Ed Solo has been at the front line of the drum & bass scene for more than 20 years. For most of that time he’s spearheaded a distinctive blend of upfront drum & bass, jungle and reggae, injecting a fun, bouncy atmosphere into what’s often described as a serious genre. While he’s been DJing and putting out records as a solo artist since he started, Solo’s career has been shaped by a couple of key close affiliates. This started back in 1998 with Represents, a gritty collaboration with Brockie that would spawn a longstanding relationship between the pair. In 2009, he then launched Jungle Cakes with Deekline, opening up the music to a new crowd through twists on reggae classics through highlight tracks like No No No (You Don’t Love Me) and Top Rankin. Solo was also active during dubstep’s explosion for the label Sludge, but with two full-lengths in partnership with Brockie and Darrison since then, drum & bass and reggae has been his primary focus. The mix he’s provided transports us back to energy-filled club nights and summer festival takeovers in the form of uplifting ragga drum & bass, mixed with new school flavours from some of the scene’s frontrunners.
Receptor – Avocado
Gold Dubs & Selecta J-Man – Fire Burn
Ed Solo & Deekline – Bad Boys (Ben Snow & Jappa Remix)
Aries – Herbsmoker (Benny Page Remix)
Anthony Johnson – Gunshot (Ed Solo Remix)
Ed Solo – Murderer
Sub Killaz – Murderah
Ed Solo feat. Bengal – Trigger Warning
Brockie & Ed Solo – Represent (Ed Solo Remix)
John Holt – Ali Baba (Ed Solo Remix)
Nectax & Scudd – Trouble Riddim VIP
Selecta J-Man – Big Bout Ya
Junior Reid – One Blood (Ed Solo Refix)
Vybz Kartel – Under Water (Ed Solo Refix)
General Levy – Guide & Protect (Ed Solo Remix)
Koffee – Toast (Chopstck Dubplate Refix)
S.P.Y – Step & Flow (VIP)
Ed Solo & Bengal – Distorted Roller
Dossa & Locuzzed – Dewey
Ed Solo – Super Subs
Riddim Punks feat. Exo Levi – Stranger in Town
Ed Solo feat. Gala – Champion Killa Dubplate
Ed Solo, Deekline & General Levy – Junglist
Ed Solo & Bengal – Butter Fingers
Break – Keepin’ it Raw
Manudigital & Devon Morgan – Time Bomb (Ed Solo Remix)
Dope Ammo & Taiwan MC – Babylon Falling (Ed Solo Remix)
Dave & Ansel Collins – Double Barrel (Ed Solo Remix)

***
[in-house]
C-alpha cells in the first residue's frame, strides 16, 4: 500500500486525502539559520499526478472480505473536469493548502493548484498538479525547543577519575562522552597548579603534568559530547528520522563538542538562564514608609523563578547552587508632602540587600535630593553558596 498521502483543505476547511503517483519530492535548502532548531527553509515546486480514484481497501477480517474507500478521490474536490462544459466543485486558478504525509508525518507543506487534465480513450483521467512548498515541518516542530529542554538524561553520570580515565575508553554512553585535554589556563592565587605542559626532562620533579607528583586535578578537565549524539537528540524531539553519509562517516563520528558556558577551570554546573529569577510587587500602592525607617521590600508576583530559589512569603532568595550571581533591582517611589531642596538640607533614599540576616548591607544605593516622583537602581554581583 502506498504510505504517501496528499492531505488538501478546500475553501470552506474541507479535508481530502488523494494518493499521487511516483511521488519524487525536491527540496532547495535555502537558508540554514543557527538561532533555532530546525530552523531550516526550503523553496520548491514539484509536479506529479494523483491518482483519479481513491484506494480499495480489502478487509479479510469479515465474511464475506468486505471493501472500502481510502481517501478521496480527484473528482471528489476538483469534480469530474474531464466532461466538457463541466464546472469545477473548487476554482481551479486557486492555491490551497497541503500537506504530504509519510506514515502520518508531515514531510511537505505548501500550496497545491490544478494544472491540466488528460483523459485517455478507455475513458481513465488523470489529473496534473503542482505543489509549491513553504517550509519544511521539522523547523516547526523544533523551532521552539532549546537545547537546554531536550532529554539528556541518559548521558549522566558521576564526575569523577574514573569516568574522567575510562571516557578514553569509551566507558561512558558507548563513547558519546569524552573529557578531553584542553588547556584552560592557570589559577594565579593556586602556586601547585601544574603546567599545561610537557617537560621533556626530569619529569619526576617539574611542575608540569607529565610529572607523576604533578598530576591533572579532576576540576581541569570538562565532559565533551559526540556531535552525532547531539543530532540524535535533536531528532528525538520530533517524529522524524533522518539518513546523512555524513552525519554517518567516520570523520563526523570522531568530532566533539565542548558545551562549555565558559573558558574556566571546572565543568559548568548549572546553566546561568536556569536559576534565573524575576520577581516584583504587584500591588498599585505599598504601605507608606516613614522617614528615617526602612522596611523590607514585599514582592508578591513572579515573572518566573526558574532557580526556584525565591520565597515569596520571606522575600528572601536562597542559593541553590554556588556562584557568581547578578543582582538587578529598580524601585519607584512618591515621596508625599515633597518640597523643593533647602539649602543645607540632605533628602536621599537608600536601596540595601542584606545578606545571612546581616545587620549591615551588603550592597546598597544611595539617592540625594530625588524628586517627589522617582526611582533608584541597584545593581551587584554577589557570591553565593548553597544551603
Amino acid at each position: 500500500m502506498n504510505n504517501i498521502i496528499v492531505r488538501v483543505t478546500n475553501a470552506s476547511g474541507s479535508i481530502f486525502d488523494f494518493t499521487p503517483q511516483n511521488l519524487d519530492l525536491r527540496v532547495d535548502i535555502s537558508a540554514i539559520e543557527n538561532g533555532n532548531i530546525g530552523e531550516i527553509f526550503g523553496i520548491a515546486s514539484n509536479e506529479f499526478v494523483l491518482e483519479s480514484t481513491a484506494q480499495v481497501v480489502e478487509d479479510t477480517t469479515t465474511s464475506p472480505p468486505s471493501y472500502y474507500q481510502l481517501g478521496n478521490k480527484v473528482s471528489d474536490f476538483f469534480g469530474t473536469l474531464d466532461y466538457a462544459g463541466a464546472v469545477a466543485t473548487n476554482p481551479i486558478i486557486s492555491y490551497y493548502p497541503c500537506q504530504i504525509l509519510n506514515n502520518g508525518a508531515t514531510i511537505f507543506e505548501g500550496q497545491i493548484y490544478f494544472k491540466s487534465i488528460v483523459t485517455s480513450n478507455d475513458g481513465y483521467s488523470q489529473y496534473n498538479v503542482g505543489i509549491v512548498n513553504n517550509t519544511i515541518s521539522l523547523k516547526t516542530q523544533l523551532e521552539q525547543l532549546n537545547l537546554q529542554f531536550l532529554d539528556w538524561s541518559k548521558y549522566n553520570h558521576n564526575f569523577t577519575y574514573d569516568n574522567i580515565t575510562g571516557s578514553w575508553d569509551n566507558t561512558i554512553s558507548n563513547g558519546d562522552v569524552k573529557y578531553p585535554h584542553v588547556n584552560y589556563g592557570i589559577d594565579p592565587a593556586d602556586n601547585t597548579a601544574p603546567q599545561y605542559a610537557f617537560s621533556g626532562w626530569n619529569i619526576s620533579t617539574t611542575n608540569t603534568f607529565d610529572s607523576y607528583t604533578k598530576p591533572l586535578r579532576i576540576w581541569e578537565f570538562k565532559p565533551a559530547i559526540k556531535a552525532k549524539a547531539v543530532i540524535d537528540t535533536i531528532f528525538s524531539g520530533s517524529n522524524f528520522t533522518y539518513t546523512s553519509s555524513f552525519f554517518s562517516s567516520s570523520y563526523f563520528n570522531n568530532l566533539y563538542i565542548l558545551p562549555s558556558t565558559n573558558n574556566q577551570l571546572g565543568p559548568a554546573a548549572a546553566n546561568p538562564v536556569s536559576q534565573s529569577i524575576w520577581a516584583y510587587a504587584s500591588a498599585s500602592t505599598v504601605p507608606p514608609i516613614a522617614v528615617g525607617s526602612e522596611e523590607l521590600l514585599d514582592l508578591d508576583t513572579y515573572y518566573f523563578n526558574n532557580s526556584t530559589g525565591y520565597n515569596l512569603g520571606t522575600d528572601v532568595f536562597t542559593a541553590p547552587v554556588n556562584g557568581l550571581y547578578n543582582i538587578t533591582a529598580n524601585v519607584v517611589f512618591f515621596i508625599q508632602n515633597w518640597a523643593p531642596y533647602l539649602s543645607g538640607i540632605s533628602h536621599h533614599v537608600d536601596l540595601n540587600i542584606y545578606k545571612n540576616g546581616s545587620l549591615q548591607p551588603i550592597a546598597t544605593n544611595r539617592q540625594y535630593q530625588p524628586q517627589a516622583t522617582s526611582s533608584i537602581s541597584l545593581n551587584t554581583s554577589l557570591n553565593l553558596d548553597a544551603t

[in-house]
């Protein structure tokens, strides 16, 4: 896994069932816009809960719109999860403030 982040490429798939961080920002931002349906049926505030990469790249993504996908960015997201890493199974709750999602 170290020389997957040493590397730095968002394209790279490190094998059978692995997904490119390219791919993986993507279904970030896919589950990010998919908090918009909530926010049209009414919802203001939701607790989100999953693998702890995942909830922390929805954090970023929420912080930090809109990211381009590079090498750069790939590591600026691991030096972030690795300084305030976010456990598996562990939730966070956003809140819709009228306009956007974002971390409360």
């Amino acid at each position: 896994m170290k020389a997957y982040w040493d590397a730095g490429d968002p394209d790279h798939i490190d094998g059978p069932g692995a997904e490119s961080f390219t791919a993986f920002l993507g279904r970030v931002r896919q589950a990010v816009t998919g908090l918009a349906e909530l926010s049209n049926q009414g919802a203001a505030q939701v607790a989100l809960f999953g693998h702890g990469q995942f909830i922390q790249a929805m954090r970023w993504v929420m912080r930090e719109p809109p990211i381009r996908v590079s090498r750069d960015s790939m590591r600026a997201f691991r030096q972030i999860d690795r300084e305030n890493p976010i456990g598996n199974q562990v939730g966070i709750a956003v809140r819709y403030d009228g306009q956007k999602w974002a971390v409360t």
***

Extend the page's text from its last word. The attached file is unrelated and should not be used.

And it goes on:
Freddie McGregor – Reggae Boom (Ed Solo Remix)
T-Phonic, Sense & Yush – Good Vibes (Ed Solo Remix)
Sam Binga & Rider Shafique feat. Tiffany Malvo – Proud (Enei Remix)
Isaac Maya feat. Lady Ann – Don’t Stop The Music (Kid Mix A Lot Remix)
General Levy – Incredible (Ed Solo Dubplate)
Harry J. All Stars – Liquidator (Ed Solo Remix)
Deekline & Ed Solo feat. General Levy – Have Some Fun
Is there a theme to the mix?
Yeah, ‘good vibes’ and ‘have some fun’, because let’s face it: that’s what we all need right now. We have all lost a lot of shows; but one of the gigs that I was looking forward to the most was our Jungle Cakes night at fabric that was due to take place on 24th April. Because of the lockdown, we will be at home wishing we were rinsing it out on that soundsystem, lasers blazing and everyone dancing and having some fun.
Where did you source the records from?
Mostly my own tunes, a few from friends, some promos and others that I have bought.
You started out as an engineer before becoming a producer. What inspired you to try out making tracks? Did you think you would have a full-time music career at that point?
I’d wanted to make music since I was a teenager, and had an interest in technology. I thought sound engineering would be a good move for me. I got to work with lots of DJs, producers, artists, signers and engineers who all had their own way of approaching things, which I think helped me as an artist. I wasn’t sure it would become a full-time career, but couldn’t see myself doing anything else.
You and Brockie have been working together for almost two decades. What makes you work so well together?
We get on well as friends and have a good overlap in musical tastes, not only with D&B but other genres too. He always brings a good energy and we get on a flow creatively when we are in the studio together.
How did the idea for Jungle Cakes first come about?
Deekline and I started Jungle Cakes together just over 10 years ago. We were already making breakbeat for our label Hotcakes, and it got to a point where we would always have a D&B tune on the B-side. This was back when our releases were on vinyl, so we decided to start a jungle/D&B label and called it Jungle Cakes (because we already had Hotcake, and D&B Cakes didn’t roll off the tongue as well). The name Jungle Cakes sometimes causes confusion and gets a few peoples’ backs up, because what we do is not strictly jungle or D&B. Jungle Cakes had its own sound: reggae-influenced D&B, happy fun & bass that didn’t take itself too seriously.
Where would you say the epicentre of the UK’s drum & bass scene is currently?
I think Bristol is probably the strongest, not only for D&B, but most bass-orientated music. They have loads of club nights which are always busy. Plus, a lot of producers and DJs live there.
What else are you up to through this year? Cancellations aside, do you have any release related updates you can share?
We are doing a collaboration with Trojan Records (a label from London who put out a lot of big reggae/ska tunes back in the 60s and 70s). We are releasing a series of EPs by the usual Jungle Cakes artists, and a few new exciting producers too. Hopefully the lockdown will be over in time for our showcase on The Lion’s Den stage at Boomtown with Dawn Penn and a few other Trojan artists. Also, my remix of Represent is coming out on Undiluted Records soon. I should have lots of time in the studio over the next few months, so watch this space! (That’s if the missus and the kids don’t come and take over, the littlest is particularly interested in pushing all the buttons which light up on my MatrixBrute… anything for an easier quarantine).